Syria says sanctions hurting its children
UNITED NATIONS (Reuters) - Sanctions imposed on Syria by the European Union, the United States and others over its 19-month conflict are "immoral and illegal" and harming Syrian children, the government wrote in a letter to U.N. Secretary-General Ban Ki-moon released on Monday.
The letter from the Syrian government was in response to a recent report by Leila Zerrougui, Ban's special representative for children and armed conflict, who accused both sides in Syria of targeting children with bomb attacks, sexual violence and torture.
The Syrian government said the claims against it were "unsubstantiated and fraudulent" and relied on allegations by the media and opposition groups rather than facts. The government said sanctions were hurting the children.
"It is the children who are primarily adversely affected by those sanctions and the challenges they post to the various sectors and, in particular, the health sector," Syrian U.N. Ambassador Bashar Ja'afari wrote in the October 4 letter.
"The difficulty of exchanging money that has ensued from the embargo placed on national banks has impacted the import of children's vaccines and the availability of medications, raised the cost of medical equipment and made supplies thereof unreliable," Ja'afari said.
He said his government called "for the immoral and illegal nature of the unilateral sanctions that have been imposed on Syria to be exposed."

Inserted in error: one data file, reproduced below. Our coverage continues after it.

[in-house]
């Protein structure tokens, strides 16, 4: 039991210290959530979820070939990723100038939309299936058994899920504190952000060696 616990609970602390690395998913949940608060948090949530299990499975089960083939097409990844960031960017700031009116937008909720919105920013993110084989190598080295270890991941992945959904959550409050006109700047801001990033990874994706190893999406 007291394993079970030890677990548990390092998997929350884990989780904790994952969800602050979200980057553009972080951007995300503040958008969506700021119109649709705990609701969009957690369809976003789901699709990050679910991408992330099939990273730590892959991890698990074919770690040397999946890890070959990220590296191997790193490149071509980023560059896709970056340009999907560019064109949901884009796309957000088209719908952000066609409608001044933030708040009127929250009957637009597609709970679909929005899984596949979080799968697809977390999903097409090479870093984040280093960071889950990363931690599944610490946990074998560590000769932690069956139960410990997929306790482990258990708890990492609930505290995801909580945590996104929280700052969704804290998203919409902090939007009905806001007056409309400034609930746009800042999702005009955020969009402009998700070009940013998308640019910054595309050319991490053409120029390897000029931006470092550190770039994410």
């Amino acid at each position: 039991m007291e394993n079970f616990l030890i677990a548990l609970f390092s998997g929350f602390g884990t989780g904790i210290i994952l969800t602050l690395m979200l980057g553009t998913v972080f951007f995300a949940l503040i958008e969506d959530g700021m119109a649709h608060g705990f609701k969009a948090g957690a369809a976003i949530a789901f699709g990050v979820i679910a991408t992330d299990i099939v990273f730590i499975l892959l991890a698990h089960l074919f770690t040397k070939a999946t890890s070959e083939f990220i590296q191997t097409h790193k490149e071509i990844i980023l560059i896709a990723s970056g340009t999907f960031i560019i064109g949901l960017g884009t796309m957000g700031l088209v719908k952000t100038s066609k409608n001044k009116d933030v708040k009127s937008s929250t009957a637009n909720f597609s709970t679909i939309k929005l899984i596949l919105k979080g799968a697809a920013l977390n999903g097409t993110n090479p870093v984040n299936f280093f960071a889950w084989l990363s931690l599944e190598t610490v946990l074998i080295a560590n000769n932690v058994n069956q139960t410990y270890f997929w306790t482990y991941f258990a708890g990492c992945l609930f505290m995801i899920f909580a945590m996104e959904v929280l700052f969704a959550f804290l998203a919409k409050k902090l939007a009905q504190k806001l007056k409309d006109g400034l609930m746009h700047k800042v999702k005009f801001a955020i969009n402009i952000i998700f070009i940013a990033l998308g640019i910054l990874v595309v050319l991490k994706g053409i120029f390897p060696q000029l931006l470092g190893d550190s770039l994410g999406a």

The World Health Organization has said Syria produced 90 percent of its medicines and drugs before the conflict began. But production has been hit by the fighting, lack of raw materials, impact of sanctions and higher fuel costs, it said.
The United States, European Union and Arab League have imposed various sanctions on Syrian President Bashar al-Assad's government in a bid to bring peace to the country where 30,000 people have been killed in the fighting.
"It is the armed terrorist groups that are violating the rights of the child in Syria and obstructing the evacuation of the injured and sick, children and disabled persons from certain quarters where they are held hostage," Ja'afari wrote.
The issue of children and armed conflict sparked a split in the Security Council last month with China, Russia, Pakistan and Azerbaijan abstained from a U.N. Security Council vote to renew Zerrougui's mandate over concerns the U.N. envoy can investigate any conflict, not just those before the council.
Russia and China have vetoed three U.N. Security Council resolutions condemning Assad's government and calling for an end to the conflict. They have also rejected the idea of imposing sanctions on Syria.
A report by Ban to the Security Council on children and armed conflict, based on the work of his envoy, covers conflicts in 23 countries. Of these, 16 are on the council agenda and seven are not - Colombia, India, Pakistan, the Philippines, Sri Lanka and the southern border provinces of Thailand and Yemen.
(Reporting by Michelle Nichols; Editing by Eric Beech)
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